Strava, one of the best fitness applications you can find on any platform, is getting significantly worse for people who donâ€™t pay for the service. Itâ€™s removing three major features for non-paying users, as well as one notable feature regarding third-party application support.
The biggest blow is that Strava is removing full leaderboard access for anyone who doesnâ€™t subscribe to its premium plan. Starting immediately, if youâ€™re not a Strava subscriber, youâ€™ll only see the top 10 times (all-time and top 10 women results) on any particular segment leaderboard. Non-paying users also no longer have access to the â€œPeople Iâ€™m following,â€� â€œMy results,â€� or â€œThis yearâ€� segment breakdowns. You can see the top 10 times for a segment, but you canâ€™t see where your time fits into the leaderboard.
Over 44,000 third-party apps are compatible with Strava, many of which can access segment leaderboards. Unfortunately, you can pick up on whatâ€™s coming next. Strava is removing leaderboard access from all third-party apps. The only apps that will continue to show Strava leaderboards are ones that already have Strava Live Segment support.
The most baffling thing about this removal is the fact that Strava is giving developers just 30 days to fix the apps that it just broke, otherwise their apps may return an error message for the data that Strava is no longer providing. Strava claimsÂ (viaÂ DC Rainmaker) that it notified a handful of major developers about this change, but the majority of third-party app developers didnâ€™t get the message before today. Strava literally just broke everyoneâ€™s apps and said: â€œYour 30 days start now.â€�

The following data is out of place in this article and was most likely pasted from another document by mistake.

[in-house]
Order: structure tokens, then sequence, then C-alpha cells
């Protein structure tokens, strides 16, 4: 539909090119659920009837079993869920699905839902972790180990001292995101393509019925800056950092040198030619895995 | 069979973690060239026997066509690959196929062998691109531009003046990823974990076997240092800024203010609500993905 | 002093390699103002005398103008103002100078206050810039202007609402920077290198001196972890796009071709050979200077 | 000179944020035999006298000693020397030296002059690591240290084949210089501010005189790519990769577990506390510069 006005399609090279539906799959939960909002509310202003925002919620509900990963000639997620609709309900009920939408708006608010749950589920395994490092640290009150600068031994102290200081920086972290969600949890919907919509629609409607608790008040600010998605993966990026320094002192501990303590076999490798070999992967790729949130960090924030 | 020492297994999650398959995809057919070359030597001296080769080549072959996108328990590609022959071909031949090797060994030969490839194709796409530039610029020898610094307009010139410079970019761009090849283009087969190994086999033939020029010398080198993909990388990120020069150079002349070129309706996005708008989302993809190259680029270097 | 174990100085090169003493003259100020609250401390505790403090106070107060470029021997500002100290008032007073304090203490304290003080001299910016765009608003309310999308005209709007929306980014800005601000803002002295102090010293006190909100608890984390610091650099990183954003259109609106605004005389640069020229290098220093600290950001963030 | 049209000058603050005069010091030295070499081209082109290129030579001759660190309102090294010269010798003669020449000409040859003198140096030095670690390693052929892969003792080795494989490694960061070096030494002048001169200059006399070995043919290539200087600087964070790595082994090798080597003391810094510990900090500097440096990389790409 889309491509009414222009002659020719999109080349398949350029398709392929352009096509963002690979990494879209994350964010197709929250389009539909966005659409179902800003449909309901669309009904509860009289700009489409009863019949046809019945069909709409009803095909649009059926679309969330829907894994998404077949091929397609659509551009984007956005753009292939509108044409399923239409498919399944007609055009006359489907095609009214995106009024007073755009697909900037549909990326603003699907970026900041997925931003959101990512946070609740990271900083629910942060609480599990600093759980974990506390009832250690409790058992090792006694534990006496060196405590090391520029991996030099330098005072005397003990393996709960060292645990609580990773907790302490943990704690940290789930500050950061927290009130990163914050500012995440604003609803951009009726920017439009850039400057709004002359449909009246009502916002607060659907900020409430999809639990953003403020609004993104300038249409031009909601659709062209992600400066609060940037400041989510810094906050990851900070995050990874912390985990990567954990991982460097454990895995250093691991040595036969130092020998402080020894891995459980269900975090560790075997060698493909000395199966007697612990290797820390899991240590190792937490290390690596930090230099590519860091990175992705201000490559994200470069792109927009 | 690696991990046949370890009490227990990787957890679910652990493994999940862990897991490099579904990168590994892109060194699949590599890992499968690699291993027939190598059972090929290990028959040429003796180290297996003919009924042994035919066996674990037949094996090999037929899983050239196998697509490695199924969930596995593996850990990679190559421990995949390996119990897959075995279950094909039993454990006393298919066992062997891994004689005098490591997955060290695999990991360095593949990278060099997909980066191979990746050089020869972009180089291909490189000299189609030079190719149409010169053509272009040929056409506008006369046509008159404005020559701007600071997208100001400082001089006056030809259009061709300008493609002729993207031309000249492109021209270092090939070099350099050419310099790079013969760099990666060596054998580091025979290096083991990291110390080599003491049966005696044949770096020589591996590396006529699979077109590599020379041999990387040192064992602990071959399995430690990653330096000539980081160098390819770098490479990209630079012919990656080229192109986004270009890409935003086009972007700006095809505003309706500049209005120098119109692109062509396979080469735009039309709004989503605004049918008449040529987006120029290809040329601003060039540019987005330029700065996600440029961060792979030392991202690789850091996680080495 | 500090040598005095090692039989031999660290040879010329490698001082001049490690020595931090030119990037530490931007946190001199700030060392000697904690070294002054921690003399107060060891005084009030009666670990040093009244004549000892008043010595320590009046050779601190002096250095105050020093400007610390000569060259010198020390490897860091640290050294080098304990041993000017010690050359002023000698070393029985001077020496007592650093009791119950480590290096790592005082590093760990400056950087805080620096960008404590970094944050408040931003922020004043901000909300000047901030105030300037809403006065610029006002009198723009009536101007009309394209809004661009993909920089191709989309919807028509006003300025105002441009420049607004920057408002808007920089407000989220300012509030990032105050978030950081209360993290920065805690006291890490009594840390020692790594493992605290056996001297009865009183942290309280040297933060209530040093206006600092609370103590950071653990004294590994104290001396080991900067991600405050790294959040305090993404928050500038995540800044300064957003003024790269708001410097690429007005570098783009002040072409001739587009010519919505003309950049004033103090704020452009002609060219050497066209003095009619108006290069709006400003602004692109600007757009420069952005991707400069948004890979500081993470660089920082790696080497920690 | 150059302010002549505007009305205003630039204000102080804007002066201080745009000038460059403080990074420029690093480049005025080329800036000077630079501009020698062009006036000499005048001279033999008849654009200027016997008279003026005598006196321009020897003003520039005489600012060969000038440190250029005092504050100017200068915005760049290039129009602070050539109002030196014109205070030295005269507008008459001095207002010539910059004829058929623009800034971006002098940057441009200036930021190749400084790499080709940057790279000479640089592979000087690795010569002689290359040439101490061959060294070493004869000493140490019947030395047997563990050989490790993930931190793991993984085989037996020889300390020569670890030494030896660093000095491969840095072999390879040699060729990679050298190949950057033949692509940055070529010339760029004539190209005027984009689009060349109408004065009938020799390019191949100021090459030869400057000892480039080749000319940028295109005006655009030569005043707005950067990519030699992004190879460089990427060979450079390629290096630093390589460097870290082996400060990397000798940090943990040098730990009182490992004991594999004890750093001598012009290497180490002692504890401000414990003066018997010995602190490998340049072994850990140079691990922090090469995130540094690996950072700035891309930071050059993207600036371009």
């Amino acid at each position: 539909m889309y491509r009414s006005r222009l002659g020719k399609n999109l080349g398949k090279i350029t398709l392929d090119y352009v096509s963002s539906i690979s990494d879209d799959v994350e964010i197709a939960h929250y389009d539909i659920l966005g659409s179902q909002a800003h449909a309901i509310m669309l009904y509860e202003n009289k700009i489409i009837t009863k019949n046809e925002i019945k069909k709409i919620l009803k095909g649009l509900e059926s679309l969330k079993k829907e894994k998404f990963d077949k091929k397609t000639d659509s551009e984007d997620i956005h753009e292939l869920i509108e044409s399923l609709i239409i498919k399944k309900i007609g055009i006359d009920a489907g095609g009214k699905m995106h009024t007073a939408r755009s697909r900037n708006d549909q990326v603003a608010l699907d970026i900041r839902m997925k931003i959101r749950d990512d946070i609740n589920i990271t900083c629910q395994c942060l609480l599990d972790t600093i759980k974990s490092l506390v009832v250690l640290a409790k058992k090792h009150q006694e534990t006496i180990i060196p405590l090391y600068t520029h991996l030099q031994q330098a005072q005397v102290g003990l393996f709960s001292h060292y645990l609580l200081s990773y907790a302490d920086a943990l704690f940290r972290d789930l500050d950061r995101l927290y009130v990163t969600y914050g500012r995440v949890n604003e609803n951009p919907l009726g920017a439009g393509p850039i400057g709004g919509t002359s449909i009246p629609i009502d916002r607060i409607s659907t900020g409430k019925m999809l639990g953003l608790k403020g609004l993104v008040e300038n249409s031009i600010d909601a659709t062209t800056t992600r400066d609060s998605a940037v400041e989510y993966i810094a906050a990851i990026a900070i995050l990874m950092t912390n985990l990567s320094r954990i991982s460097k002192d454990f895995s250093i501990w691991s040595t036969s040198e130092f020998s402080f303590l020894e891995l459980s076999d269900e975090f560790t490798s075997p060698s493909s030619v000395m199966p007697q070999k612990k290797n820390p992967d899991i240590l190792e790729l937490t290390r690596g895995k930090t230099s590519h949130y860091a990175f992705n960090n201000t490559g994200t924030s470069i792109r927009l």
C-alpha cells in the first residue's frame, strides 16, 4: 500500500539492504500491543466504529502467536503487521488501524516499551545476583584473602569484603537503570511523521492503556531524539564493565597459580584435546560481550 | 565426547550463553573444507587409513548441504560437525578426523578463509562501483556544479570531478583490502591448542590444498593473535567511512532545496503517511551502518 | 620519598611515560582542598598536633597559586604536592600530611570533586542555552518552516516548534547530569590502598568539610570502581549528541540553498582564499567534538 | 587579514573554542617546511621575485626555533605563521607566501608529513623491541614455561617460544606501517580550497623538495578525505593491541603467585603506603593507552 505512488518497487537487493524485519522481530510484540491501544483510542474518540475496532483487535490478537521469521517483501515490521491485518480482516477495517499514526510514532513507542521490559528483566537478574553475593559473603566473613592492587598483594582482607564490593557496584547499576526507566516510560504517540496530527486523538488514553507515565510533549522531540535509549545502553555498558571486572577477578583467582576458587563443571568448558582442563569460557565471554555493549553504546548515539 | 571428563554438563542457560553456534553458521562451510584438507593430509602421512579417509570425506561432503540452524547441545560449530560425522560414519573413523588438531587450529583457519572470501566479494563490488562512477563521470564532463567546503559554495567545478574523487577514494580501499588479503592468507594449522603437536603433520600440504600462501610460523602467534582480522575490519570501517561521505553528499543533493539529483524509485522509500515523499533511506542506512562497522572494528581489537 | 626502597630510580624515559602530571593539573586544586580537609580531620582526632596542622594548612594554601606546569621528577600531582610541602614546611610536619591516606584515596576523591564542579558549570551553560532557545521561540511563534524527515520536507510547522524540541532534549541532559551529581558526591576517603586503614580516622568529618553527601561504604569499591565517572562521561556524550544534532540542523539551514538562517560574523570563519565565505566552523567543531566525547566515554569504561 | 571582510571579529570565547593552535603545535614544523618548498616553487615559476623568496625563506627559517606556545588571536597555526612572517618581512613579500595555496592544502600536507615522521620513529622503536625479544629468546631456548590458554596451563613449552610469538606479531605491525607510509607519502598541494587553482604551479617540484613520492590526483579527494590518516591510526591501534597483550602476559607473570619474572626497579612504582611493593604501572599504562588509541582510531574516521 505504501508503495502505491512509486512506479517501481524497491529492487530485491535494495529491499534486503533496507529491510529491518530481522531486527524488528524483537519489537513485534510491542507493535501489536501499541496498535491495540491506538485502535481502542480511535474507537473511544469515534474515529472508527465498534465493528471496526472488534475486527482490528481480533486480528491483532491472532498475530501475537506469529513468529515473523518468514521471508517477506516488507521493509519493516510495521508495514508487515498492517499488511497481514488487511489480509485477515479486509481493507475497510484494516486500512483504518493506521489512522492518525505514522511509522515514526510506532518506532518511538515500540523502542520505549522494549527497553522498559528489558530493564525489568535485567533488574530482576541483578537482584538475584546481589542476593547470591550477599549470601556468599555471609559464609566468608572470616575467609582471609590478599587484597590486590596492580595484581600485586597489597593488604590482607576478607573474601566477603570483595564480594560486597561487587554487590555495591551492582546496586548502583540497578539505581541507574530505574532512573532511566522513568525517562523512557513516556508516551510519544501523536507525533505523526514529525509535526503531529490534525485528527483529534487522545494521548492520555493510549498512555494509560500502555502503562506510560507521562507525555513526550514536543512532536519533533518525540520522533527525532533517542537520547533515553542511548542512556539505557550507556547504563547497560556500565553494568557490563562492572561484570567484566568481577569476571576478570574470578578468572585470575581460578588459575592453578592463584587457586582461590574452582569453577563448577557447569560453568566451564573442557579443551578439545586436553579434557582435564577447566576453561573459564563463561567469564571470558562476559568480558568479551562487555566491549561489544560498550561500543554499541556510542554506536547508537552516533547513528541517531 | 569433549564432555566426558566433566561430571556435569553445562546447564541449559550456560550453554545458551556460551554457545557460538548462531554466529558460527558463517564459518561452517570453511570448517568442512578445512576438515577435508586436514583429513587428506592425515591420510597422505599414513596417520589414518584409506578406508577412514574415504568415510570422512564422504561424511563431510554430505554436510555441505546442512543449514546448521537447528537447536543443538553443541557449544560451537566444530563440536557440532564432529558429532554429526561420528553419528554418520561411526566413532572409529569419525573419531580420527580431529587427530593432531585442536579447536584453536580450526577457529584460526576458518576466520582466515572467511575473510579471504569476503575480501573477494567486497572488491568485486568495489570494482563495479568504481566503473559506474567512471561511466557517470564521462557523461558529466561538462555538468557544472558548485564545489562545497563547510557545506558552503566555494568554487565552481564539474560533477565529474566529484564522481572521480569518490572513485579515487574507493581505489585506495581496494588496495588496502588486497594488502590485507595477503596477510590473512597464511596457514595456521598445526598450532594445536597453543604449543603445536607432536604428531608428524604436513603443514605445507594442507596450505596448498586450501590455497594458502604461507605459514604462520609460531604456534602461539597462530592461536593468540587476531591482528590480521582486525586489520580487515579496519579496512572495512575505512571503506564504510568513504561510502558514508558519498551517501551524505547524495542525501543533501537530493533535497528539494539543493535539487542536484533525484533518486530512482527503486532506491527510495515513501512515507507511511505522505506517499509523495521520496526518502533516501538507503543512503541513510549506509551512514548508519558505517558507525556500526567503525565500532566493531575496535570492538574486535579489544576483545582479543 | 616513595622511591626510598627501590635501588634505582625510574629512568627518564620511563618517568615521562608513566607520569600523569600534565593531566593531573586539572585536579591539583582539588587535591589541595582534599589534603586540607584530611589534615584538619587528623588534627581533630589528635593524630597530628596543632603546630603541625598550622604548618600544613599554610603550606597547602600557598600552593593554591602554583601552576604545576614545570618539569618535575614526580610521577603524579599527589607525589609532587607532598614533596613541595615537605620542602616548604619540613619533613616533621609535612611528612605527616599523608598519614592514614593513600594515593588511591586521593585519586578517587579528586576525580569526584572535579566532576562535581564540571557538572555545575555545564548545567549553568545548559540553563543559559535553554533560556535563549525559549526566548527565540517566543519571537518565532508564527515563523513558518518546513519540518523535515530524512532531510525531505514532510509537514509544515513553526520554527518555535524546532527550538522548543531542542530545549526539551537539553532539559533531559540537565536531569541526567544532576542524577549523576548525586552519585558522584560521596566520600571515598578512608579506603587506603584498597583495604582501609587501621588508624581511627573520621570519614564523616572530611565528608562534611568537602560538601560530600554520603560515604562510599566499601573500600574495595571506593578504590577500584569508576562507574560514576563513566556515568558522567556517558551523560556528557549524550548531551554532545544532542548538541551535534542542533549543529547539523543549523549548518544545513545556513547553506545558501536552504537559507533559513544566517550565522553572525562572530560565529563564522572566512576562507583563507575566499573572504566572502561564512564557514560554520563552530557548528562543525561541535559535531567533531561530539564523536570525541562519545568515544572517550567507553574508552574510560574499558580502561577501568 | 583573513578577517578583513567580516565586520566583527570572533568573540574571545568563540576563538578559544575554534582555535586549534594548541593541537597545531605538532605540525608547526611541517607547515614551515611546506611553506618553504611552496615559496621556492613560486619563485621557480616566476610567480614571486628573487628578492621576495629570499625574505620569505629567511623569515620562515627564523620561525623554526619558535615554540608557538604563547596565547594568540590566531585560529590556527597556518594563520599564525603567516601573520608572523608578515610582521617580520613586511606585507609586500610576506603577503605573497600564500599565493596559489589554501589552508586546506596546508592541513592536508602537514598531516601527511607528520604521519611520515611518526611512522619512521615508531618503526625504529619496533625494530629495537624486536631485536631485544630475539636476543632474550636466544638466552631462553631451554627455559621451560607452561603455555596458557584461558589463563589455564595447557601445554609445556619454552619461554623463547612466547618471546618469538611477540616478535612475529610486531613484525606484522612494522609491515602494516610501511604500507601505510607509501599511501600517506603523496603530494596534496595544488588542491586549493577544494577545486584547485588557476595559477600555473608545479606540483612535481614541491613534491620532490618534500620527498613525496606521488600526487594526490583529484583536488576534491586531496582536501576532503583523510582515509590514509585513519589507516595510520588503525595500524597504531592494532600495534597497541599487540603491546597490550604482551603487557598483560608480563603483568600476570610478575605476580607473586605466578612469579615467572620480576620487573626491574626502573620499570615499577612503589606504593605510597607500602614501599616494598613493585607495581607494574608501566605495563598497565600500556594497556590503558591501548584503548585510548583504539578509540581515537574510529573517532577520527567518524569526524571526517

Failing to notify developers ahead of this major change is a huge misstep.
If youâ€™re going to remove leaderboards from the main Strava app, you obviously donâ€™t want third-party apps to still have access to that data, otherwise people will simply use non-Strava apps. But failing to notify developers ahead of this announcement is a major misstep for the company and does not instill much confidence in the platform.
In addition to those two changes, non-paying Strava users can no longer access the web route builder. Since this feature doesnâ€™t exist on mobile, users will simply need to use another route-building app. Non-paying users have also lost access to the â€œmatched runsâ€� feature. This certainly isnâ€™t as big as the leaderboard removal, but it still adds to the list of things being taken away from free users.
Oh yeah: all changes mentioned in this article are effective immediately.
These changes are happening for a reason. Strava is having a hard time making ends meet with its current subscription model so it needs to do something to bring in more cash. And I wouldnâ€™t blame you for thinking this is a positive move in many respects. Strava needs money, so itâ€™s making the paid tier more desirable. However, instead of giving new features to premium subscribers, itâ€™s taking away Strava staples from non-paid users. Itâ€™s going about these changes all wrong and will surely turn many users away.
I donâ€™t want to say itâ€™s all doom and gloom. Paid Strava users are getting a new web route builder, as well as a few redesigned elements in the Strava mobile app. Non-paying users, though, are out of luck.